The students decided to be creative. After all, it was Spring Break! Even getting three credits is not worth having a dull Spring Break. Their final presentation PowerPoints included some creative ones. One student created a pantheon out of the major animal and plant species, and another explained the Triassic (when the Earth was recovering from The Permian extinction) from the viewpoint of a “lonely Coelophysis.” (“All of my friends are dead…well, 95 percent of them…”) One of the students said she might do some kind of interpretive dance in her presentation, but in the end it was just a PowerPoint.
Impromptu discussions could and did come up. For example, when we discussed a certain endogenous retrovirus that sometimes got activated during cancer, we wondered whether this retrovirus might be a contributing factor to the cancer. The students quickly spotted the conflation of correlation with causation. I mentioned Kenneth Boulding’s Utterly Dismal Theorem as an example of misattributing causation. The director, Karl Rambo, a cultural anthropologist, was able to help us understand this better.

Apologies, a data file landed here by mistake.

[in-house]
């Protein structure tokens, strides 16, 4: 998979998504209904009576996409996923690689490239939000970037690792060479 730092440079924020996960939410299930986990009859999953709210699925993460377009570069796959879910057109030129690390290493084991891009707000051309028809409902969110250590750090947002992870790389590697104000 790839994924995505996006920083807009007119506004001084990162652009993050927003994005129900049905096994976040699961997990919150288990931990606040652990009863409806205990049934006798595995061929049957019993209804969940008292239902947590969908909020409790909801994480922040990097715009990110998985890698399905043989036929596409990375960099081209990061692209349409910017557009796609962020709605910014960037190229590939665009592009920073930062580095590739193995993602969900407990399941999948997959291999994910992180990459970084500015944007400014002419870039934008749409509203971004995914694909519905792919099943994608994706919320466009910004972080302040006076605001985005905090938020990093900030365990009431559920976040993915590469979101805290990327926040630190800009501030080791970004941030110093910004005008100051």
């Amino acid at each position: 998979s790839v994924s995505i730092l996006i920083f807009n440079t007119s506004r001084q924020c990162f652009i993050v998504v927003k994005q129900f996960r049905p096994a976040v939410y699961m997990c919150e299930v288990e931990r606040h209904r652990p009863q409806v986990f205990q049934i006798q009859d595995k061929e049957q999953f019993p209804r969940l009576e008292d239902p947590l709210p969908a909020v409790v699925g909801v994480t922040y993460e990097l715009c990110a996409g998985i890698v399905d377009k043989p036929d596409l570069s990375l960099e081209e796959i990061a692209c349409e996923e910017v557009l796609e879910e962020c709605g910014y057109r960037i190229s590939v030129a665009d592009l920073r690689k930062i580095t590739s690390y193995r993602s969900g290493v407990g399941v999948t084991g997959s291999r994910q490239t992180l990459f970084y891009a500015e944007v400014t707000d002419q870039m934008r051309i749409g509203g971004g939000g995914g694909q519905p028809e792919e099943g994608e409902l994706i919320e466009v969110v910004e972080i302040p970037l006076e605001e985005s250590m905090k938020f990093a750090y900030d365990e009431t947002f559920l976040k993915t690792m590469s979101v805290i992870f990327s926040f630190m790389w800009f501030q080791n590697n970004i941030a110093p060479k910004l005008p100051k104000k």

Finally, one rewarding part of the course for me was the chance to meet with colleagues. I was glad to talk to Karl about creative ways of getting faculty to exchange ideas with one another. This is something that does not happen much because faculty people are too busy to do this anymore. I was glad to talk with Gordon also, whom I seldom see except when we are working on this road trip together. Finally, Ken Hobson from OU was spending some time at the station, and it is always fun to chat with Ken.
I hope that the Oklahoma Evolution Road Trip becomes a recurring course in the OSLEP program. With fifteen students, we had just the right number for good class dynamics and to almost exactly fill two vans. We all agreed that it was one of the best Spring Breaks we ever had.